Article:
Biomimetic Omnidirectional Antireflective Glass improves the quality of electronics displays

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Biomimetic Omnidirectional Antireflective Glass improves the quality of electronics displays

Α novel biomimetic method for the realization of omnidirectional transparent antireflective glass was developed by researchers at the Institute of Electronic Structure and Laser (IESL) of the Foundation for Research and Technology – Hellas (FORTH). This innovative procedure decreases the light reflection or glare of transparent surfaces or screens, which is of high importance for practically any optical system and consumer electronics device, by utilizing laser irradiation.

The biomimetic technology exploits nature’s wisdom by reproducing the extraordinary characteristics of living organisms, using laser light on glass and other transparent materials. The technology can have a wide range of applications in consumer electronics displays, solar panels and specialized optical components. The laser‐induced nanostructures are selectively textured on the glass surface in order to mimic the spatially random, pillar‐like morphology of natural surfaces, like the wings of the glasswing butterfly, Greta oto, and various Cicada species, as well as their remarkable antireflection properties. The artificial structures exhibit impressive antireflective properties, both in the visible and infrared frequency ranges, which are remarkably stable over time.

Mimicking concepts and underlying principles found in nature offers a broad range of challenging opportunities.  There are numerous species in nature that exhibit extraordinary surface functionalities including plant leafs, insects, reptiles, even elasmobranch fishes and marine life. These remarkable properties help those species to survive, feed and thrive through extreme environmental conditions; their development has followed millions of years of evolution and the necessity of the species to evolve via natural selection. In most cases, the unconventional surface properties and attributes stem from their unique hierarchical morphological features, ranging from a few tens of nanometers to hundreds of micrometers in size.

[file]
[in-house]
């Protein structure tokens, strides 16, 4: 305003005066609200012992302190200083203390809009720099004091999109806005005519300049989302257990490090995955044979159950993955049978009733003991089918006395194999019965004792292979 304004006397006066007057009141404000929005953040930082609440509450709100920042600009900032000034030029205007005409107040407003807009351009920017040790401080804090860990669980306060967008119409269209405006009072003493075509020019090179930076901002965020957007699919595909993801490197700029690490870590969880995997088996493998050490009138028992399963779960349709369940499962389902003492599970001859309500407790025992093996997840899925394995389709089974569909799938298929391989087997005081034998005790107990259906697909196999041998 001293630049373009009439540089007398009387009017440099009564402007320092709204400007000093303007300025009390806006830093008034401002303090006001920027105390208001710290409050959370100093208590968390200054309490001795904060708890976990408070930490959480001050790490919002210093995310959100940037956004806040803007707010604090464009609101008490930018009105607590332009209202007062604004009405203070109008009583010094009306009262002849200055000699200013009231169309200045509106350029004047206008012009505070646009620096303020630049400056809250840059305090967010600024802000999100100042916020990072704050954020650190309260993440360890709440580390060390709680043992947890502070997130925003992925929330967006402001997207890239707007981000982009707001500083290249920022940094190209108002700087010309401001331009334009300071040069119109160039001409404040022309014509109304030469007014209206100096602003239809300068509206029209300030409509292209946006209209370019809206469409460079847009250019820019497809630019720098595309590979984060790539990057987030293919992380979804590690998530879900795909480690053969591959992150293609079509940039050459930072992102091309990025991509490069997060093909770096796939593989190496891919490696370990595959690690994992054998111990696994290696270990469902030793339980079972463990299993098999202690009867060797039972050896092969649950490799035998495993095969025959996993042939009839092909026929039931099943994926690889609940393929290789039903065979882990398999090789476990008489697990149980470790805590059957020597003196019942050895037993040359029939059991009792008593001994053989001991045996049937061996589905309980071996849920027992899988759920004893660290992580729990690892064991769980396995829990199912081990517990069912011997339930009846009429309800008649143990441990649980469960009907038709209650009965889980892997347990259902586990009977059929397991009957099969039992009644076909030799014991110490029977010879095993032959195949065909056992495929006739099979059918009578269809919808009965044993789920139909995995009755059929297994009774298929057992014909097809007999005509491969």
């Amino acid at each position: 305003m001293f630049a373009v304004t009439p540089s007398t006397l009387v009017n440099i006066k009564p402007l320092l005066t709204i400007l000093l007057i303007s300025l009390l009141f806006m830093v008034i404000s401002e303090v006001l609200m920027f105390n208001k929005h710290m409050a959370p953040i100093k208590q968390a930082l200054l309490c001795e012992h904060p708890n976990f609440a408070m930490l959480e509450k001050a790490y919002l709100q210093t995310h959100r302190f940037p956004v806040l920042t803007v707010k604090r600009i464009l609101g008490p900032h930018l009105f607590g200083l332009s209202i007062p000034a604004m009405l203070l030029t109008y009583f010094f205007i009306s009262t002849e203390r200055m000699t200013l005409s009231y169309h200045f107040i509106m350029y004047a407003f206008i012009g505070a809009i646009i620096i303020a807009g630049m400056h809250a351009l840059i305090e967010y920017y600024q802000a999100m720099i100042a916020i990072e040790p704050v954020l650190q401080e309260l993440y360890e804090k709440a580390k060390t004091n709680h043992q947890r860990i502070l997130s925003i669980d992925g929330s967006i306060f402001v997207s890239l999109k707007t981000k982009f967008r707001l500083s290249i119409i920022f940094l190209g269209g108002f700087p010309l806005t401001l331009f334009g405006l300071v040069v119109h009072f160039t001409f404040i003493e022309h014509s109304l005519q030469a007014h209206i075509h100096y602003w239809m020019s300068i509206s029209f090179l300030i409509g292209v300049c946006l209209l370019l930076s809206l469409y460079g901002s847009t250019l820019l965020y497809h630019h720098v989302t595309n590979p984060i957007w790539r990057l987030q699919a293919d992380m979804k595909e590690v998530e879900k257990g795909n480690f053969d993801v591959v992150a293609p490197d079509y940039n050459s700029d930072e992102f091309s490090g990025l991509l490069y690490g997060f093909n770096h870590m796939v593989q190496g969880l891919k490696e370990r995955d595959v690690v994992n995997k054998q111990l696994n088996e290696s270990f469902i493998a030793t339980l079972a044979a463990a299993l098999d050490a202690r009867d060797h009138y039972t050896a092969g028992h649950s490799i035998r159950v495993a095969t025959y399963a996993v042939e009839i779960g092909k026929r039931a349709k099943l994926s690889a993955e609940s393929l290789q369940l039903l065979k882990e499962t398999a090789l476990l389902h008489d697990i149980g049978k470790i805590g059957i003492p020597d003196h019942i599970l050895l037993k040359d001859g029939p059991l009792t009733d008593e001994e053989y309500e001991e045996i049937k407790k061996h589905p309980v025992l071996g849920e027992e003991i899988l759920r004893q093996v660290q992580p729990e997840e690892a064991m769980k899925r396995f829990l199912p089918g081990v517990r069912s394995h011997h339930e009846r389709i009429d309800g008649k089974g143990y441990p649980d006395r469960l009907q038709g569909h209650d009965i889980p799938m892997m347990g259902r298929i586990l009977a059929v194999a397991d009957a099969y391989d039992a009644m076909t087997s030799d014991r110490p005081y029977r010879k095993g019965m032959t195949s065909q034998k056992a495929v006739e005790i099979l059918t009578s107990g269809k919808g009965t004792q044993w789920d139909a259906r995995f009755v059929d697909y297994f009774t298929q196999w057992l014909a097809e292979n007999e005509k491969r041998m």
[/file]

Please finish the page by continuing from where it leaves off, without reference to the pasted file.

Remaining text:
In this context, several methodologies have been developed for producing bioinspired surfaces. Laser fabrication is a maskless process allowing material modifications with high precision over the size and shape of the fabricated features.  The structuring of materials using ultrashort (less than 1 ps) laser pulses, in particular, proved to be a precise and highly versatile tool to realize artificial surfaces that quantitatively mimic the morphological features and functionalities of their natural archetypes. This is the outcome of the optimal combination of the ultrafast laser field and the material properties, which enables the fabrication of features with sizes in the nanoscale.

The biomimetic method offers a simple, low-cost and environmentally friendly alternative to the current ways of producing anti-reflective glass, which are expensive, involve a complex multi-step process and require the use of chemicals, thus being very harmful to the environment. Nowadays, the need of sustainable and cost efficient anti-reflective glass treatments is one of the most challenging industry bets.

The biomimetic technology was developed at the Ultrafast Laser Micro and Nano Processing Laboratory of the Institute of Electronic Structure and Laser of FORTH (, and led to the establishment of a new spin-off company under the name “Biomimetic”. The company was founded by the Research Director Dr. Emmanuel Stratakis, together with FORTH-IESL research personnel Dr. Evangelos Skoulas, Mr. Andreas Lemonis, Mr. Antonis Papadopoulos and Mr. Alexandros Mimidis as co-founders. The company raised 900.000€ seed funding by Big Pi Ventures (, one of the funds of EquiFund supported by the European Investment Fund (EIF). It is the second spin-off company of FORTH-IESL that is financed by Big Pi within the last six months. The headquarters of the company are located in the Science and Technology Park of Crete, located at the Heraklion Campus of FORTH, in a specially designed space where the equipment for the production of anti-reflective glass has already been installed.